It is time for parents, teachers and taxpayers to demand the government stop its overreach into Alberta classrooms. Let parents and educators, who know the children, choose what is best.
Maximum choice creates real accountability, resulting in authentic, high-quality education which benefits students.
The Edmonton Journal printed a column authored by PCE Executive Director Donna Trimble regarding Parent Choice in education; the focus is around Bill 10 and Inspiring Education:
Opinion: Let parents, educators choose what’s best
Welcome to Alberta public education, where minors have now been given the adult responsibility of determining the beliefs, culture and environment of taxpayer-funded schools. The government cares more about political expediency than finding common ground among mature adults. Self-appointed “experts” and government officials ignore adult electors and taxpayers, and instead relinquish heavy responsibilities over to our most vulnerable citizens, our children.
Earlier this month, Bill 10 — which puts children in charge of school clubs — was hurriedly passed the first day of the spring sitting of the legislature. Instead of teaching the important lesson of compromise, which is an essential skill if we are to maintain a healthy, welcoming, democratic population, the government has set an example for Alberta children that force and government coercion is the most expedient way to get one’s way.
Schools in Alberta already contain 94 gay-straight alliances and more than double that of “diversity” and “anti-bullying” clubs that have naturally grown, within diverse schools across the public system. Through healthy community interaction between all stakeholders-students, parent, educators and school boards, respect for different world views had allowed for the development of anti-discrimination programs in all public schools — the separate included. Though the pace is slower, this natural, democratic transformation is what a healthy, free society is capable of.
Instead of standing in support of this continued community-based development, the Alberta legislature passed a polarizing, poorly written law that allows children to inform those in the highest offices of their public schools and government itself, just what the culture and environment of their schools will look like.
This is not about whether one supports or opposes certain clubs. The issue is that in an attempt to avoid a politically sensitive debate, the Alberta government has opened a veritable Pandora’s box of club requests around issues for which children may feel they are being discriminated-race, religious belief, colour, family status — you name it. The conflicts between any number of clubs within the same school, or contradictions between clubs and the central culture of the schools themselves, will result in unforeseen negative consequences across the system. While this may not have been the intention, and this law offers up words like “gay/straight” as possible names — among others — the legislation does not preclude other clubs that meet vague and subjective criteria.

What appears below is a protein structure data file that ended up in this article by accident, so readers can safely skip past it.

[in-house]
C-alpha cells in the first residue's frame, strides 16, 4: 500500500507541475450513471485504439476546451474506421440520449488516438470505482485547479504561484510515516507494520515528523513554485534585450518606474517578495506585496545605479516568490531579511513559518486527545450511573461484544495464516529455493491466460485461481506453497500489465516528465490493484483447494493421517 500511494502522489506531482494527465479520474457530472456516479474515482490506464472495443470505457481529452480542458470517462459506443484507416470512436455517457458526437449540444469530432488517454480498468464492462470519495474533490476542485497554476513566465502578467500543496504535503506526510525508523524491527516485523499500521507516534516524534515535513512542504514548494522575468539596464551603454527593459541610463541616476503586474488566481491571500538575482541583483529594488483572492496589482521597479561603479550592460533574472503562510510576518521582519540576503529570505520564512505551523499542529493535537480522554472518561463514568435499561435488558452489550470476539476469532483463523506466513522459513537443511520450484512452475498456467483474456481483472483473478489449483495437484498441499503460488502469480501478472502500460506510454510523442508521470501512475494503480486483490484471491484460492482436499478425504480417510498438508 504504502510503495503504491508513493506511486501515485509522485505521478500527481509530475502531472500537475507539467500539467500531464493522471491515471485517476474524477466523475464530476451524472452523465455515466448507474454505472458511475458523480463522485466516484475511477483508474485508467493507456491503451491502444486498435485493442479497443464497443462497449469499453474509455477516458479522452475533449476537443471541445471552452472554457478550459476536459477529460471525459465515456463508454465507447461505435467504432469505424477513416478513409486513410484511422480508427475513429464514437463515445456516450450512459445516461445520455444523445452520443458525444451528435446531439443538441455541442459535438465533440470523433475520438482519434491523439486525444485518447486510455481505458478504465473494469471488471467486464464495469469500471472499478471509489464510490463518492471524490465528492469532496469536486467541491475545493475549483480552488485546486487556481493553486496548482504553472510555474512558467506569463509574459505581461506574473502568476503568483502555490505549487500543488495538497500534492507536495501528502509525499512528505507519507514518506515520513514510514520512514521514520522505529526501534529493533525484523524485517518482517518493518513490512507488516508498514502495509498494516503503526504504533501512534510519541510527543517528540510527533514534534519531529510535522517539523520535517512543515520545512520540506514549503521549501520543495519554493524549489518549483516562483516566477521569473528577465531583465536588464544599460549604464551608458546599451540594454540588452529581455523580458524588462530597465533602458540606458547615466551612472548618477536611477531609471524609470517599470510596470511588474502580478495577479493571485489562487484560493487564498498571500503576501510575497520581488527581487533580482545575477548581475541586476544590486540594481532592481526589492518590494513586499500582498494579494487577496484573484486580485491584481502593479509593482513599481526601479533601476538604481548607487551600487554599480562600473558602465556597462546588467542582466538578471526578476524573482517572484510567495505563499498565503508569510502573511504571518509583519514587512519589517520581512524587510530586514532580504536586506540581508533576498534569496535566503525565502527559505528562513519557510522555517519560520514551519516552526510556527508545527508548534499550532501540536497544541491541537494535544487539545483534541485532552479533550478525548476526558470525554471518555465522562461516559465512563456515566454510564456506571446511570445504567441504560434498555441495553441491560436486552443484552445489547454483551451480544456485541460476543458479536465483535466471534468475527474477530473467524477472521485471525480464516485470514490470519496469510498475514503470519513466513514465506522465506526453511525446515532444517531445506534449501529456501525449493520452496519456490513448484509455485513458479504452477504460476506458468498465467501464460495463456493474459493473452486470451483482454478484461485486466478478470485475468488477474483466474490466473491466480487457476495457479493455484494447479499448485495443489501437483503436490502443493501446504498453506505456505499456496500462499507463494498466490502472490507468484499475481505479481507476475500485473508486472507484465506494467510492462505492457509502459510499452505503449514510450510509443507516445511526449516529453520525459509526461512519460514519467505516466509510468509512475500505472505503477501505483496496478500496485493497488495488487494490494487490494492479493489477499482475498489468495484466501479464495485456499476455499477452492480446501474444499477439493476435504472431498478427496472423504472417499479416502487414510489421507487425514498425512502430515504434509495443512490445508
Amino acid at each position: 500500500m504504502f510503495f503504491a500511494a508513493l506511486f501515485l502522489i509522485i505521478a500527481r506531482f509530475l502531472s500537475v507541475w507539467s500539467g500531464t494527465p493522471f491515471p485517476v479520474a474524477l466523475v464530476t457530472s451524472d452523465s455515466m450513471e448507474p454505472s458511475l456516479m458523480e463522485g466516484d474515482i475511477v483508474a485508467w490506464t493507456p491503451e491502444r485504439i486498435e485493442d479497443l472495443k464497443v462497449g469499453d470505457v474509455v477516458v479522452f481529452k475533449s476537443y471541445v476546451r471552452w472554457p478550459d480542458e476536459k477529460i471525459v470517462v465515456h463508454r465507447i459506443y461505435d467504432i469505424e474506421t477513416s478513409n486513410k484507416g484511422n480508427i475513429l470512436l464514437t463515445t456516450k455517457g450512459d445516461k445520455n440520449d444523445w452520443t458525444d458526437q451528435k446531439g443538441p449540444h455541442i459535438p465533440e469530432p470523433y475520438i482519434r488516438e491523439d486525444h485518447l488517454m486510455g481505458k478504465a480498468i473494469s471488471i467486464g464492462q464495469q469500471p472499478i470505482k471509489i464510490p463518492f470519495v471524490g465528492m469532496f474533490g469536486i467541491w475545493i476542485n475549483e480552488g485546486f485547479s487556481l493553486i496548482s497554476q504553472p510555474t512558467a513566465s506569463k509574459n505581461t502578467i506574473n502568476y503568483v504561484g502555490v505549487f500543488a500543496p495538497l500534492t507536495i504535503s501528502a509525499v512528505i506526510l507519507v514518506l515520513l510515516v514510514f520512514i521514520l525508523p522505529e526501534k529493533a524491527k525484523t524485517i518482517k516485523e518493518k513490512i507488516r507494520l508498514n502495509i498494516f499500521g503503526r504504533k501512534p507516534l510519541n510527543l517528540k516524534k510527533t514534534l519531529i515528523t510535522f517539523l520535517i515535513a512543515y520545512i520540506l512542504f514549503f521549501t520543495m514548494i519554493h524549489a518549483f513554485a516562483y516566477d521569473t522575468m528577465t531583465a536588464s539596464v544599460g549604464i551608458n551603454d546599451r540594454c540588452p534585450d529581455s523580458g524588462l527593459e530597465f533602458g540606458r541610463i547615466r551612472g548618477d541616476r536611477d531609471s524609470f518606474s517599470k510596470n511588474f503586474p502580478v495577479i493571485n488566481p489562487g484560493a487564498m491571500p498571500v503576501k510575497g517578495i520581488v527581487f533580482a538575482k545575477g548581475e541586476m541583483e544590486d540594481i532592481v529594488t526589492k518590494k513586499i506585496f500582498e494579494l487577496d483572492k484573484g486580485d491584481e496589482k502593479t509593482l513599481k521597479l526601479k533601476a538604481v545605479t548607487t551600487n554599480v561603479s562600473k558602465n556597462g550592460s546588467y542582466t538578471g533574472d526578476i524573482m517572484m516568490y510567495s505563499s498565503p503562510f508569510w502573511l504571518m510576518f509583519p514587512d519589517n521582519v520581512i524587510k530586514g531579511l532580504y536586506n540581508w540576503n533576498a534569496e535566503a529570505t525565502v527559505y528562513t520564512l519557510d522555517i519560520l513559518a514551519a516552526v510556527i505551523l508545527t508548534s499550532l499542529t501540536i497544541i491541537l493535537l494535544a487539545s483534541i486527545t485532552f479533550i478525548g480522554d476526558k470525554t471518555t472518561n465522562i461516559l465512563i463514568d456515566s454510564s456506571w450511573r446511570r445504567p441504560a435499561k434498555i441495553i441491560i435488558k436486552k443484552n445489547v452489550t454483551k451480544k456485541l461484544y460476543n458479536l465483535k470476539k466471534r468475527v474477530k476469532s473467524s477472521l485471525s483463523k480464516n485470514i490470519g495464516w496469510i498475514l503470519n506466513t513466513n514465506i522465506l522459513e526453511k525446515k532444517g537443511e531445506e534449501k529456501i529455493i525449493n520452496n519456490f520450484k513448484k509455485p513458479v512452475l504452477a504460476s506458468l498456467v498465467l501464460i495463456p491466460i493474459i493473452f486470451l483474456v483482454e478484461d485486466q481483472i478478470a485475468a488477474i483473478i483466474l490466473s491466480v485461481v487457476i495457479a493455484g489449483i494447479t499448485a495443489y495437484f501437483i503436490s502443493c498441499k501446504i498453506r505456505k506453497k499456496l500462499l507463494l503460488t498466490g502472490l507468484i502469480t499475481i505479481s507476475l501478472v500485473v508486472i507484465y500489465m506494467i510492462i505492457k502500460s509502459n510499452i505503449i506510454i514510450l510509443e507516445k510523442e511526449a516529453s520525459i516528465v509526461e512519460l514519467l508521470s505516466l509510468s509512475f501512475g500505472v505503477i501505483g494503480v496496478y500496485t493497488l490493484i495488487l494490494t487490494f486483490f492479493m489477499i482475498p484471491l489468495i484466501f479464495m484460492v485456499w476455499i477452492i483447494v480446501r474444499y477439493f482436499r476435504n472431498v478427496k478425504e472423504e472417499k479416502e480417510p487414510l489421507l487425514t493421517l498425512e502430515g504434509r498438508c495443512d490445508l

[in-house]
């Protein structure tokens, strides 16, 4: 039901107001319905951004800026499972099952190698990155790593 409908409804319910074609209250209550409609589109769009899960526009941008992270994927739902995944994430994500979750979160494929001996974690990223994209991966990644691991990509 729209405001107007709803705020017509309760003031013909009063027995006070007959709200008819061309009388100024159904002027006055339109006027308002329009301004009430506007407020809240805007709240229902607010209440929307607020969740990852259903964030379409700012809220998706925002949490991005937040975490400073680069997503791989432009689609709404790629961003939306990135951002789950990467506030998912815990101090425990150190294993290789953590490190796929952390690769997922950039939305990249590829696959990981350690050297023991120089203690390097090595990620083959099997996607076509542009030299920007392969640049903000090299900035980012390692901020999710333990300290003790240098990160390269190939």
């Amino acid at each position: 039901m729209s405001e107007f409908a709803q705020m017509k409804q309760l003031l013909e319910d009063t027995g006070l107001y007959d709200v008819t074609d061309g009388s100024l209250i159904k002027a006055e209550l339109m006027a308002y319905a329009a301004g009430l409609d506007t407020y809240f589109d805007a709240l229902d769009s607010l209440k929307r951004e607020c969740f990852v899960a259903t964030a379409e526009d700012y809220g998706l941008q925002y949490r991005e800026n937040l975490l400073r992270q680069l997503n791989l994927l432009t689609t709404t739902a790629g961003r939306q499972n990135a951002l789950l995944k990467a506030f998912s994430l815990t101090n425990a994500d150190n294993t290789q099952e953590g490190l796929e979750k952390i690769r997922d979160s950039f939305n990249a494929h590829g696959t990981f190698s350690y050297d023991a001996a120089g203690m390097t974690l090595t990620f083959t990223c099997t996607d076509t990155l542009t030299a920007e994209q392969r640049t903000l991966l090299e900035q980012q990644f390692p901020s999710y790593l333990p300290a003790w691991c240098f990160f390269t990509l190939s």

This is not the only arena in education where parent choice is being usurped by government mandate.
Overreach is also exemplified by Inspiring Education, set to be imposed on every Alberta school by 2016. Like its predecessor, the failed Discovery Math debacle that saw Alberta math outcomes plummet over the past decade, Inspiring Education forces teachers to use child-centric teaching methods that are based on “discovery.” This demotes teachers from masters of knowledge, who directly instruct students, to mere companions in a child’s educational journey. Core outcomes are reduced, standardized testing minimized, and reporting systems constructed so obscurely that parents have no concrete measure of the educational success (or failure) of their children. This transformation of core curriculum will result in a “one-size-fits-all” public education system that no longer offers meaningful, quality choice to parents.
It is time for parents, teachers and taxpayers to demand the government stop its overreach into Alberta classrooms. Let parents and educators, who know the children, choose what is best. Maximum choice creates real accountability, resulting in authentic, high-quality education which benefits students. To allow the heavy hand of government “innovation” to mandate teaching methods, clubs and student activities on all Alberta schools has the opposite effect: reducing options, stifling choice, diminishing competition in the education marketplace, and creating unnecessary ideological conflicts.